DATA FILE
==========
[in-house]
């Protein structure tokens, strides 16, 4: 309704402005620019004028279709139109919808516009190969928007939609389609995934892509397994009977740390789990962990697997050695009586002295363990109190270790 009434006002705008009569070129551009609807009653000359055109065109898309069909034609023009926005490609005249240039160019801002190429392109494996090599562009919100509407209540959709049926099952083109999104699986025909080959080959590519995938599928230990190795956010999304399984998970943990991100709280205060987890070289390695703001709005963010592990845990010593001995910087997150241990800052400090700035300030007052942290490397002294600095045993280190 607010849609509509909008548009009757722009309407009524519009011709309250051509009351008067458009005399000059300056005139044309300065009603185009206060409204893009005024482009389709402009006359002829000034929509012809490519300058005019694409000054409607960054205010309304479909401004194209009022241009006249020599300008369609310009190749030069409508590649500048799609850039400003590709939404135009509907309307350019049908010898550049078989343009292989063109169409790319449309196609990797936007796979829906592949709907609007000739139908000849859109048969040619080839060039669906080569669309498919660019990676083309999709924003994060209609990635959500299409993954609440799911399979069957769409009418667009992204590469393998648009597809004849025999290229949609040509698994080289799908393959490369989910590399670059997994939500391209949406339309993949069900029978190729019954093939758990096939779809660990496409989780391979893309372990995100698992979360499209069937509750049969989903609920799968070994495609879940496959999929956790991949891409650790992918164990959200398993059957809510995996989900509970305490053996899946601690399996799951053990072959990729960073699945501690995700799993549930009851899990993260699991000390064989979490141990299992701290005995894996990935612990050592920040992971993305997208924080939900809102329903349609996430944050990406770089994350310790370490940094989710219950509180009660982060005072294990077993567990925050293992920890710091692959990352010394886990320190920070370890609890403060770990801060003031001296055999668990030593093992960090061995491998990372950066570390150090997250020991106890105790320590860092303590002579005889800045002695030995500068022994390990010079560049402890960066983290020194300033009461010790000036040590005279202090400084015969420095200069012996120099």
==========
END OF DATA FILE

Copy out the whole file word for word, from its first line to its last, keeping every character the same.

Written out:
[in-house]
């Protein structure tokens, strides 16, 4: 309704402005620019004028279709139109919808516009190969928007939609389609995934892509397994009977740390789990962990697997050695009586002295363990109190270790 009434006002705008009569070129551009609807009653000359055109065109898309069909034609023009926005490609005249240039160019801002190429392109494996090599562009919100509407209540959709049926099952083109999104699986025909080959080959590519995938599928230990190795956010999304399984998970943990991100709280205060987890070289390695703001709005963010592990845990010593001995910087997150241990800052400090700035300030007052942290490397002294600095045993280190 607010849609509509909008548009009757722009309407009524519009011709309250051509009351008067458009005399000059300056005139044309300065009603185009206060409204893009005024482009389709402009006359002829000034929509012809490519300058005019694409000054409607960054205010309304479909401004194209009022241009006249020599300008369609310009190749030069409508590649500048799609850039400003590709939404135009509907309307350019049908010898550049078989343009292989063109169409790319449309196609990797936007796979829906592949709907609007000739139908000849859109048969040619080839060039669906080569669309498919660019990676083309999709924003994060209609990635959500299409993954609440799911399979069957769409009418667009992204590469393998648009597809004849025999290229949609040509698994080289799908393959490369989910590399670059997994939500391209949406339309993949069900029978190729019954093939758990096939779809660990496409989780391979893309372990995100698992979360499209069937509750049969989903609920799968070994495609879940496959999929956790991949891409650790992918164990959200398993059957809510995996989900509970305490053996899946601690399996799951053990072959990729960073699945501690995700799993549930009851899990993260699991000390064989979490141990299992701290005995894996990935612990050592920040992971993305997208924080939900809102329903349609996430944050990406770089994350310790370490940094989710219950509180009660982060005072294990077993567990925050293992920890710091692959990352010394886990320190920070370890609890403060770990801060003031001296055999668990030593093992960090061995491998990372950066570390150090997250020991106890105790320590860092303590002579005889800045002695030995500068022994390990010079560049402890960066983290020194300033009461010790000036040590005279202090400084015969420095200069012996120099």